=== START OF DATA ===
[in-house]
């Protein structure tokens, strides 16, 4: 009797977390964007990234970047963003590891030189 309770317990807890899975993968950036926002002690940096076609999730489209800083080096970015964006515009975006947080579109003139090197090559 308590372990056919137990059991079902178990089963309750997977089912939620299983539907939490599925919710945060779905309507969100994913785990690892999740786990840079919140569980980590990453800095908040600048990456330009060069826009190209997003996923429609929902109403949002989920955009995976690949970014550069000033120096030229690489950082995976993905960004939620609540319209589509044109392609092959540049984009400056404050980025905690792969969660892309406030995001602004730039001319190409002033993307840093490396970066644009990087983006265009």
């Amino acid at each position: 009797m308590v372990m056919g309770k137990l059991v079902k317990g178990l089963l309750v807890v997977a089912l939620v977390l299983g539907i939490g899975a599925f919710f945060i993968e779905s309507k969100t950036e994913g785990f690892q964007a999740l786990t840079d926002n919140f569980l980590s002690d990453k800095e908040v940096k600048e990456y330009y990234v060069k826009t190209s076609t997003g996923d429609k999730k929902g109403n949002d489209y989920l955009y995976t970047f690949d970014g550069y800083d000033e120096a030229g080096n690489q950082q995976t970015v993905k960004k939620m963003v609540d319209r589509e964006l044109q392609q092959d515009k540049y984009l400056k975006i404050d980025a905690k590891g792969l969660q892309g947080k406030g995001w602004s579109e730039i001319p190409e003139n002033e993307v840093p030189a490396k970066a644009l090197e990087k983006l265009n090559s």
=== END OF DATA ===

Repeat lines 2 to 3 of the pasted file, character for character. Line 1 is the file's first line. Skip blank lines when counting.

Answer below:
């Protein structure tokens, strides 16, 4: 009797977390964007990234970047963003590891030189 309770317990807890899975993968950036926002002690940096076609999730489209800083080096970015964006515009975006947080579109003139090197090559 308590372990056919137990059991079902178990089963309750997977089912939620299983539907939490599925919710945060779905309507969100994913785990690892999740786990840079919140569980980590990453800095908040600048990456330009060069826009190209997003996923429609929902109403949002989920955009995976690949970014550069000033120096030229690489950082995976993905960004939620609540319209589509044109392609092959540049984009400056404050980025905690792969969660892309406030995001602004730039001319190409002033993307840093490396970066644009990087983006265009």
């Amino acid at each position: 009797m308590v372990m056919g309770k137990l059991v079902k317990g178990l089963l309750v807890v997977a089912l939620v977390l299983g539907i939490g899975a599925f919710f945060i993968e779905s309507k969100t950036e994913g785990f690892q964007a999740l786990t840079d926002n919140f569980l980590s002690d990453k800095e908040v940096k600048e990456y330009y990234v060069k826009t190209s076609t997003g996923d429609k999730k929902g109403n949002d489209y989920l955009y995976t970047f690949d970014g550069y800083d000033e120096a030229g080096n690489q950082q995976t970015v993905k960004k939620m963003v609540d319209r589509e964006l044109q392609q092959d515009k540049y984009l400056k975006i404050d980025a905690k590891g792969l969660q892309g947080k406030g995001w602004s579109e730039i001319p190409e003139n002033e993307v840093p030189a490396k970066a644009l090197e990087k983006l265009n090559s």